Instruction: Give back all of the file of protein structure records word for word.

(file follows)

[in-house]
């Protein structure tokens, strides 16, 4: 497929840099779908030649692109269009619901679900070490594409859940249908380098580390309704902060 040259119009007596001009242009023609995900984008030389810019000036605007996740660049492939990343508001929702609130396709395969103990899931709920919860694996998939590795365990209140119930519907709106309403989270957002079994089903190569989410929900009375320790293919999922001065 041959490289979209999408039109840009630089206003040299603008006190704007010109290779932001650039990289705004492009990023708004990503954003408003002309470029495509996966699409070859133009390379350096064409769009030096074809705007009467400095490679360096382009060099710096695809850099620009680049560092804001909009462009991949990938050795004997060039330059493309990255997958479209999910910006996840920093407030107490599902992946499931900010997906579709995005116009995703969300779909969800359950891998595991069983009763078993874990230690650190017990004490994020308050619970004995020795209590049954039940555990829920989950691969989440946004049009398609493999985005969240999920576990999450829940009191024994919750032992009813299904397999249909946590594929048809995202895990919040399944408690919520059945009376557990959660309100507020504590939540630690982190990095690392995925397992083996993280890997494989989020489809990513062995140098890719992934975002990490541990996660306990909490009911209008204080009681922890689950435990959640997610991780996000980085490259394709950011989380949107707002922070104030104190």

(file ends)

[in-house]
């Protein structure tokens, strides 16, 4: 497929840099779908030649692109269009619901679900070490594409859940249908380098580390309704902060 040259119009007596001009242009023609995900984008030389810019000036605007996740660049492939990343508001929702609130396709395969103990899931709920919860694996998939590795365990209140119930519907709106309403989270957002079994089903190569989410929900009375320790293919999922001065 041959490289979209999408039109840009630089206003040299603008006190704007010109290779932001650039990289705004492009990023708004990503954003408003002309470029495509996966699409070859133009390379350096064409769009030096074809705007009467400095490679360096382009060099710096695809850099620009680049560092804001909009462009991949990938050795004997060039330059493309990255997958479209999910910006996840920093407030107490599902992946499931900010997906579709995005116009995703969300779909969800359950891998595991069983009763078993874990230690650190017990004490994020308050619970004995020795209590049954039940555990829920989950691969989440946004049009398609493999985005969240999920576990999450829940009191024994919750032992009813299904397999249909946590594929048809995202895990919040399944408690919520059945009376557990959660309100507020504590939540630690982190990095690392995925397992083996993280890997494989989020489809990513062995140098890719992934975002990490541990996660306990909490009911209008204080009681922890689950435990959640997610991780996000980085490259394709950011989380949107707002922070104030104190």